Bricks and mortar retailers are using AI and cameras to monitor shoppers in the hope that this drives higher sales.
All they have to do is get around the privacy issues to make this more mainstream.
The Economist explains.
How retailers are watching shoppers’ emotions
CCTV, thermal-imaging cameras, EEG caps and other kit boost sales
FOR eight months up to this April, a French bookstore chain had video in a Paris shop fed to software that scrutinises shoppers’ movements and facial expressions for surprise, dissatisfaction, confusion or hesitation. When a shopper walked to the end of an aisle only to return with a frown to a bookshelf, the software discreetly messaged clerks, who went to help. Sales rose by a tenth.
The bookseller wants to keep its name quiet for now. Other French clients of the Paris startup behind the technology, Angus.ai, are testing it in research shops that are not open to the public. They include Aéroports de Paris, an airport owner; LVMH, a luxury conglomerate; and Carrefour, a chain of hypermarkets. In a test at a Mothercare shop in Tallinn, Estonia, software from Realeyes, an emotion-detection firm based in London, showed that shoppers who entered smiling spent a third more than others.
Taxicab medallion prices have been falling due to the rise of the ride sharing economy.
Used car trade-in values just keep falling
This is just relentless: Wholesale prices of used vehicles up to eight years old going through auctions across the US dropped another 1.5% in April from the prior month.
It pushed the seasonally adjusted Used Vehicle Price Index by J.D. Power Valuation Services(formerly known as NADA Used Car Guide) down to 109.9. The 10th month in a row of declines.
The index is down 7.1% year-over-year and down over 13% from its peak in mid-2014. It’s at the lowest level since September 2010, when prices were still spiking from the cash-for-clunkers program which had eliminated a whole generation of often perfectly good cars. In that sense, values are just now beginning to normalize (chart by J.D. Power Valuation Services):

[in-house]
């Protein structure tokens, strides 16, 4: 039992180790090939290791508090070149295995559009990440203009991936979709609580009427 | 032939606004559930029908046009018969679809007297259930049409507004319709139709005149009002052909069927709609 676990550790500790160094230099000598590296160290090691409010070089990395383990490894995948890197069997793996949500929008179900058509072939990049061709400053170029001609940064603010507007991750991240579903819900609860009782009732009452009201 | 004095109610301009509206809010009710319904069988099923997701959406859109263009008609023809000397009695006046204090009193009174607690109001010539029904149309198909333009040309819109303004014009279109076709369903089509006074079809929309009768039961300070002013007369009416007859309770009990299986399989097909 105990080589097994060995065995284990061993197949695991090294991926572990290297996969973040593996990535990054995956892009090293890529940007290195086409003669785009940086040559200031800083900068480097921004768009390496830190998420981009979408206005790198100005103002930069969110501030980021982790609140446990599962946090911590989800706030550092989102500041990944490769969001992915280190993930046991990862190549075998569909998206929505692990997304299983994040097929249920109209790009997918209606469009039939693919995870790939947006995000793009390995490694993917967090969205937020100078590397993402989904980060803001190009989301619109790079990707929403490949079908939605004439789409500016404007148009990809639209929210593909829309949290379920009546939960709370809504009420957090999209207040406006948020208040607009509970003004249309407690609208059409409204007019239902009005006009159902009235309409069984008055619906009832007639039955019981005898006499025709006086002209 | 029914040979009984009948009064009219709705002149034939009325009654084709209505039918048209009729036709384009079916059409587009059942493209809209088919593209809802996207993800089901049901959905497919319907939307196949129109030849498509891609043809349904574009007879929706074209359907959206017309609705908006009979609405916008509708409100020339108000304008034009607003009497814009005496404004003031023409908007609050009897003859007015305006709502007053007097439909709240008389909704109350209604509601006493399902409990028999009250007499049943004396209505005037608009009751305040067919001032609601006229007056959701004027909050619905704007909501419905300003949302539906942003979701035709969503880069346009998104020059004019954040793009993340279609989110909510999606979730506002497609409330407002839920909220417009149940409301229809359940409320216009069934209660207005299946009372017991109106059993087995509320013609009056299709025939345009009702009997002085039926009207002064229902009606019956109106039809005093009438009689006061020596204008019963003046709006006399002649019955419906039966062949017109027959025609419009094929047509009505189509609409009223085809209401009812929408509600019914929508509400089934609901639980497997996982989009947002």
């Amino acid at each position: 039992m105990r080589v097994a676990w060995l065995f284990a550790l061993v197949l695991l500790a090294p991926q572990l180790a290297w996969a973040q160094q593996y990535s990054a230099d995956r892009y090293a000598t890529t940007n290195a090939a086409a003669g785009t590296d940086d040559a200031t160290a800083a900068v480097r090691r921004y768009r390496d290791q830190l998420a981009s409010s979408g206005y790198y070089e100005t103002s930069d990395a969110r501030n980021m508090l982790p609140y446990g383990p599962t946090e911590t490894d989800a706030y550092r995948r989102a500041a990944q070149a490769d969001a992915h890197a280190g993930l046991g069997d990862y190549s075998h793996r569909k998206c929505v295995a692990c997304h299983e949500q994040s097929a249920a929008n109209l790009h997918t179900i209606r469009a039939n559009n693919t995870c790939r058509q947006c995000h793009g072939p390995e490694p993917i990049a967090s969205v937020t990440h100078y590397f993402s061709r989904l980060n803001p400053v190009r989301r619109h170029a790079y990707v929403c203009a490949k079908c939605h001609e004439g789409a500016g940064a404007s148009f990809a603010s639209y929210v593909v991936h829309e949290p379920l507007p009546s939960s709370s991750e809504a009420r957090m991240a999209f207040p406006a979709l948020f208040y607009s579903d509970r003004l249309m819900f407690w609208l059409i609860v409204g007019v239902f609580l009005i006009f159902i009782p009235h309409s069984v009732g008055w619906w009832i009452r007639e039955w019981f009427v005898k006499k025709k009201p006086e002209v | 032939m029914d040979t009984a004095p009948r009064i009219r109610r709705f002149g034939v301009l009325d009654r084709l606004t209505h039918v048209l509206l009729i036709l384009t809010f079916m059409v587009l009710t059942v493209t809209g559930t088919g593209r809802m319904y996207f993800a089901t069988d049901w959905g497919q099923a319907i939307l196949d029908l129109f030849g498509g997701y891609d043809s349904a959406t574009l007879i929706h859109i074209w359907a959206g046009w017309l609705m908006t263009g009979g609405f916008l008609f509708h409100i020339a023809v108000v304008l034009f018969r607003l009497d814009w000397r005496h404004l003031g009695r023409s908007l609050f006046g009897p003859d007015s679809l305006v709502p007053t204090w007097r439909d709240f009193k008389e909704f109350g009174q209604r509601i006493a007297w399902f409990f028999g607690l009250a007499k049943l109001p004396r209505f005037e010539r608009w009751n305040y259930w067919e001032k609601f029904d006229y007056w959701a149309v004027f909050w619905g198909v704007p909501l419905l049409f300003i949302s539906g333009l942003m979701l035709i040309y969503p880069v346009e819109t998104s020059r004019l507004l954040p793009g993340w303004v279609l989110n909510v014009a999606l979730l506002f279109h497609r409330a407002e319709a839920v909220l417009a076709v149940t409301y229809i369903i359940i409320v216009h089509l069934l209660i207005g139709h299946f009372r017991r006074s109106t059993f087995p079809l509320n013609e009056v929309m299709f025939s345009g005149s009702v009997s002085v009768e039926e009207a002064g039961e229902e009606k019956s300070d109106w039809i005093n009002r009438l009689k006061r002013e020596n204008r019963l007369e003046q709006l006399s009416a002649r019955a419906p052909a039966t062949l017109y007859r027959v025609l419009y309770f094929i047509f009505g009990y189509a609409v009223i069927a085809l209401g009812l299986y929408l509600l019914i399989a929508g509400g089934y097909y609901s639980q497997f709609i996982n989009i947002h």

Accessibility, formats and granularity are some of the key issues hindering actionable datasets.
The Real Limitations of Big Data
“Every revolution in science—from the Copernican heliocentric model to the rise of statistical and quantum mechanics, from Darwin’s theory of evolution and natural selection to the theory of the gene—has been driven by one and only one thing: access to data.”
That was the eye-opening opening of a keynote address given yesterday by the brilliant John Quackenbush, a professor of biostatistics and computational biology at Dana-Farber Cancer Institute who has a dual professorship at the Harvard T.H. Chan School of Public Health and ample other academic credits after his name.
Consumers are increasingly avoiding lunch.
Going Out for Lunch Is a Dying Tradition
Restaurants suffer as people eat at their desks; no more three-martini sit-down meals
The U.S. restaurant industry is in a funk. Blame it on lunch.
Americans made 433 million fewer trips to restaurants at lunchtime last year, resulting in roughly $3.2 billion in lost business, according to market-research firm NPD Group Inc. It was the lowest level of lunch traffic in at least four decades.
While that loss in traffic is a… Continue reading
Further reasons behind the decline of bricks and mortar retail.
- Online sales are just 8.5% of retail sales
- A consumer preference shift to smart phones
- Increasing healthcare costs.
- Changing demographics
- Too much retail
Opinion: Amazon isn’t the No. 1 villain in retail sector’s demise
Retail stocks have been annihilated recently, despite the U.S. economy eking out growth. The fundamentals of the retail business look horrible: Sales are stagnating and profitability is getting worse with every passing quarter.
Jeff Bezos and Amazon.com AMZN, -0.11% get most of the blame for this, but the criticism is misplaced. Nowadays online sales represent just 8.5% of total retail sales. Amazon, at $80 billion in sales, accounts for just 1.5%of total U.S. retail sales, which at the end of 2016 were around $5.5 trillion.
Though it is human nature to look for the simplest explanation, in truth, the confluence of a half-dozen unrelated developments is responsible for weak retail sales.